This direct appeal from the Decision and Order of the Commissioner of Revenue involves the liability of the taxpayer for gross receipts and municipal taxes, and interest on the gross receipts tax, for the period January 1, 1969, to November 30, 1971. The taxpayer claims it is not liable because of a statutory exemption. This exemption, Laws 1966, ch. 47, § 12 (y) and Laws 1969, ch. 144, § 32, is compiled as § 72-16A-12.27, N.M.S.A.1953 (Repl.Vol. 10, pt. 2, Supp. 1973). It reads:
“Exempted from the gross receipts tax are the receipts from dues and registration. fees of nonprofit social, fraternal, political, trade, business, labor or professional organizations.”
The taxpayers asserts the receipts involved are from dues and registration fees and that it is a nonprofit business organization. The Bureau contests each element of the claim. We consider only whether taxpayer is “nonprofit.”
Taxpayer is incorporated as a corporation without capital stock under Connecticut law. It is authorized to do business in New Mexico as a foreign corporation. The articles of incorporation state that no part of the corporation’s income is distributable to its members, directors or officers. The articles also state that the corporation shall not pay dividends. The applicable bylaws state that “ ‘no part of said [corporate] funds shall inure, or be distributed, to the Members of this corporation.’ ” It is stipulated that no part of the corporate income inures to the benefit of or is distributable to members, directors or officers of the corporation.
Taxpayer relies on the items in the preceding paragraph, asserting that these items establish that it is a nonprofit corporation.
The designation of taxpayer as “nonprofit” under Connecticut law is not conclusive on the meaning of “nonprofit.” State v. Sweeney, 153 Ohio St. 66, 91 N. E.2d 13 (1950). The fact that the taxpayer does not pay dividends and that no part of its income is distributed to members, directors or officers is also not conclusive on the meaning of “nonprofit” as used in § *57172-16A-12.27, supra. State v. Sweeney, supra.
The determination of whether taxpayer is a nonprofit organization within the meaning of § 72-16A-12.27, supra, is to be made on the basis of what the taxpayer does and not on the basis of what it professes to be. Shaker Medical Center Hosp. v. Blue Cross of N. E. Ohio, 115 Ohio App. 497, 183 N.E.2d 628 (1962); compare United Veterans Org. v. New Mexico Prop. App. Dept., 84 N.M. 114, 500 P.2d 199 (Ct.App.1972).
The taxpayer works for the improvement of motoring and travel conditions at the national, state and local level. The work here is directed toward legislation, highways, taxation and safety.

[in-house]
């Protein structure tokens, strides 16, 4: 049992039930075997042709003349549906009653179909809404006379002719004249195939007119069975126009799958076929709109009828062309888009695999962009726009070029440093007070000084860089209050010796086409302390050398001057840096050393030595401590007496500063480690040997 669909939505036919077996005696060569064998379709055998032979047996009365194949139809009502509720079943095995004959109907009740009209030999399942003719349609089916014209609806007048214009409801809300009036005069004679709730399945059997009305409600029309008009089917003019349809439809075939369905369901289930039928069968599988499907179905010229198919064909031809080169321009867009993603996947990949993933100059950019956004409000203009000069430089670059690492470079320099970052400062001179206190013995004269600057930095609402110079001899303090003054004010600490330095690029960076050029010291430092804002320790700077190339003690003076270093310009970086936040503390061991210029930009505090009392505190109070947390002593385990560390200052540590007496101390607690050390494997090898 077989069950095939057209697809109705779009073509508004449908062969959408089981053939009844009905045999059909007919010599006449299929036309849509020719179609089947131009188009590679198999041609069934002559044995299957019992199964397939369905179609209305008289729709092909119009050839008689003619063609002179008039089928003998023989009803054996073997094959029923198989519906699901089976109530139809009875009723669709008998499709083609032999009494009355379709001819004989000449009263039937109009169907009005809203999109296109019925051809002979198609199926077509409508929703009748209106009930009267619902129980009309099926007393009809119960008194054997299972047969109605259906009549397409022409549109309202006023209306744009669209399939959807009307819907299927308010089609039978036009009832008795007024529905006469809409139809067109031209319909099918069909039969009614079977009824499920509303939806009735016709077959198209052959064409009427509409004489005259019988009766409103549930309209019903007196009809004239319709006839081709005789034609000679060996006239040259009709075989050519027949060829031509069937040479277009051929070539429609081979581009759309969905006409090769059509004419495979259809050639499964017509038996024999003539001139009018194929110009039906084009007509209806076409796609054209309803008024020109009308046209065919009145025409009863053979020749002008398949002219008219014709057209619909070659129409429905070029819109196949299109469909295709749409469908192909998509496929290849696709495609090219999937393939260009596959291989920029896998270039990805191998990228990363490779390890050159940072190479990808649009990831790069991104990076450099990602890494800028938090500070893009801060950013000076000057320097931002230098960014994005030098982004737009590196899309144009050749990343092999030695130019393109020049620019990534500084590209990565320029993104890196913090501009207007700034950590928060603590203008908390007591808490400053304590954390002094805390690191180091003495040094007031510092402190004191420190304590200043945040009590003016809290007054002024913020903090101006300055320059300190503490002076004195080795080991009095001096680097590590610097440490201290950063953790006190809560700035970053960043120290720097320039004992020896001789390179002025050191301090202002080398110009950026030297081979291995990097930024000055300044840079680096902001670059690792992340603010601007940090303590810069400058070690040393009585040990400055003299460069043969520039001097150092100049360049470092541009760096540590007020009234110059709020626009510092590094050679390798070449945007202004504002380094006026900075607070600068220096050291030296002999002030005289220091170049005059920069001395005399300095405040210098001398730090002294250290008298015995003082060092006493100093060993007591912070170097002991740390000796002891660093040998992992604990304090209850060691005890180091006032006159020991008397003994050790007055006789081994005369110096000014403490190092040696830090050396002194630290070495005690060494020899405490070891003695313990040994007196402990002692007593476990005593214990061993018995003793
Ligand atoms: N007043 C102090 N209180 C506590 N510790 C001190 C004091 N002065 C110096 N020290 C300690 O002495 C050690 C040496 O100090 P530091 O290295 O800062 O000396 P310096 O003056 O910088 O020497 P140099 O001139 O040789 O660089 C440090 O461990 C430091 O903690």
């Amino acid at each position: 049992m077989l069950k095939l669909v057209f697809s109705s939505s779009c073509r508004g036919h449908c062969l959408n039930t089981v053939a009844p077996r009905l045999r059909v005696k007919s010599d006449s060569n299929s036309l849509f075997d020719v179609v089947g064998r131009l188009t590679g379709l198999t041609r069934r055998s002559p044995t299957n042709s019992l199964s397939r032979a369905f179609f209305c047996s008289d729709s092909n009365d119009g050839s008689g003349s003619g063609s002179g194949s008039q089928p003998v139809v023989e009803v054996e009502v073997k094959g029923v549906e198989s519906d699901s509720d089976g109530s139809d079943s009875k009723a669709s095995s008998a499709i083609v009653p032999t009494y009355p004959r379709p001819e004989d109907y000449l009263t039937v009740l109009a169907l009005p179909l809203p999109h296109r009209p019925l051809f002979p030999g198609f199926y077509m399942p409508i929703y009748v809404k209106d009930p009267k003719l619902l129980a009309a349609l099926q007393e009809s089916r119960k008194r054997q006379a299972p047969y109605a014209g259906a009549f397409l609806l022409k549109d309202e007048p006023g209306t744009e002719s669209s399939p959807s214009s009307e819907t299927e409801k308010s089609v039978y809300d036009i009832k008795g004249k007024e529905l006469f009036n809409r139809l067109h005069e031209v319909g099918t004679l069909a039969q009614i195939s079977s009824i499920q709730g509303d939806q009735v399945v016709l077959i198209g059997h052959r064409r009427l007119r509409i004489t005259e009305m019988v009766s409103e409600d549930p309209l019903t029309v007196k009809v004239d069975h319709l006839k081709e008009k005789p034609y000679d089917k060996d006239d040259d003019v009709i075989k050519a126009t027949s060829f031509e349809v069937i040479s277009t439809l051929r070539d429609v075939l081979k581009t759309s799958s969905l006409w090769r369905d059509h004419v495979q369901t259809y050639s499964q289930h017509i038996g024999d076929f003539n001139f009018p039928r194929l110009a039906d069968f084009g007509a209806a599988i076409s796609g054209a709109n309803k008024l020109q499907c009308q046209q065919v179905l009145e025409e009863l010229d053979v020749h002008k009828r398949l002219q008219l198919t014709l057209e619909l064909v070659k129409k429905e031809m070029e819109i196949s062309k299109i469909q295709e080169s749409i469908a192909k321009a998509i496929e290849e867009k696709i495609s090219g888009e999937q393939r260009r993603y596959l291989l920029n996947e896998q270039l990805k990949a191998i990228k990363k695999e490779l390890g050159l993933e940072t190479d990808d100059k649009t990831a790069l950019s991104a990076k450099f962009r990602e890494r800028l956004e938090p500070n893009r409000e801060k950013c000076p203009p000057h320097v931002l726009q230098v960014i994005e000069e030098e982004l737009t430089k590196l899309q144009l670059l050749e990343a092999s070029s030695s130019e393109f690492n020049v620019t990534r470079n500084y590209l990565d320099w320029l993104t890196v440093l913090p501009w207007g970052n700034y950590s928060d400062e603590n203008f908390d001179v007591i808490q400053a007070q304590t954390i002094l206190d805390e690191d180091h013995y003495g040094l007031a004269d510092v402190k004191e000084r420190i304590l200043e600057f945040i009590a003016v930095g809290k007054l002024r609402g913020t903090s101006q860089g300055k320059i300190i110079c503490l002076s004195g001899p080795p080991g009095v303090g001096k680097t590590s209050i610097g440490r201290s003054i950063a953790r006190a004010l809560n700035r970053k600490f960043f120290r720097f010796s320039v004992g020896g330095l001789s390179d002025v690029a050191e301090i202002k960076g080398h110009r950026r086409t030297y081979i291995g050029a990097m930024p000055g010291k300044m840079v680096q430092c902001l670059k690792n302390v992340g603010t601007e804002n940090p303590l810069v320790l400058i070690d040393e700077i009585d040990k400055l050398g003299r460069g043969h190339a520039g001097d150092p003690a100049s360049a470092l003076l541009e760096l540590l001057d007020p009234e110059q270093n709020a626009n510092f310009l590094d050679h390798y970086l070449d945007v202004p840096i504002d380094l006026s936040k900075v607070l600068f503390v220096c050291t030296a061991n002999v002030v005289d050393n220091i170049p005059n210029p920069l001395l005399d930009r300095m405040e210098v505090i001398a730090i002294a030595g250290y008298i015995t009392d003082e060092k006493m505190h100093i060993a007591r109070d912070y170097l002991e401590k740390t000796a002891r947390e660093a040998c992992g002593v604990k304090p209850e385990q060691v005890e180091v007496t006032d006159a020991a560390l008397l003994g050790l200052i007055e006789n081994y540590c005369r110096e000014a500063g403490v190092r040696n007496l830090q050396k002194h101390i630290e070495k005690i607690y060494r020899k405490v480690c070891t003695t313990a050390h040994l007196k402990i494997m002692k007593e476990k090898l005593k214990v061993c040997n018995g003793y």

In addition, taxpayer provides direct services to its members. These services include a “ ‘guaranteed arrest bond;’ ” bail bond of up to $5,000.00; “‘[l]egal reimbursement fees;’ ” emergency road service; “ ‘theft reward protection;’ ” “ ‘check cashing ;’ ” license and title service; “‘[a]utomobile finance for purchase of tires and batteries;’ ” and assistance in collecting small claims arising out of automobile accidents.
The direct services the taxpayer provides to its members shows that it confers benefits upon its members. State v. Sweeney, supra. The question is whether these benefits are a “profit,” thus prohibiting taxpayer from being a “nonprofit” organization.
The gross receipts tax law defines neither profit nor nonprofit. Booth v. Gross, Kelly & Co., 30 N.M. 465, 238 P. 829, 41 A.L.R. 868 (1925) states that profits and dividends are not necessarily synonymous terms. Booth, supra, cites authority to the effect that “profit” has a larger meaning than “dividends” and covers benefits of any kind.
“Profit does not necessarily mean a direct return by way of dividends, interest, capital account, or salaries. A saving of expense which would otherwise necessarily be incurred is also a profit to the person benefited. If respondent renders to its members ... a service at a cost lower than that which would otherwise be paid for such service, then respondent’s operations result in a profit to its members. . . . ”
The benefits that taxpayer provides to its members are a profit to those members. Accordingly, taxpayer is not a “nonprofit” organization entitled to the exemption provided by § 72-16A-12.27, supra.
The Decision and Order of the Commissioner is affirmed.
It is so ordered.
HERNANDEZ and LOPEZ, JJ., concur.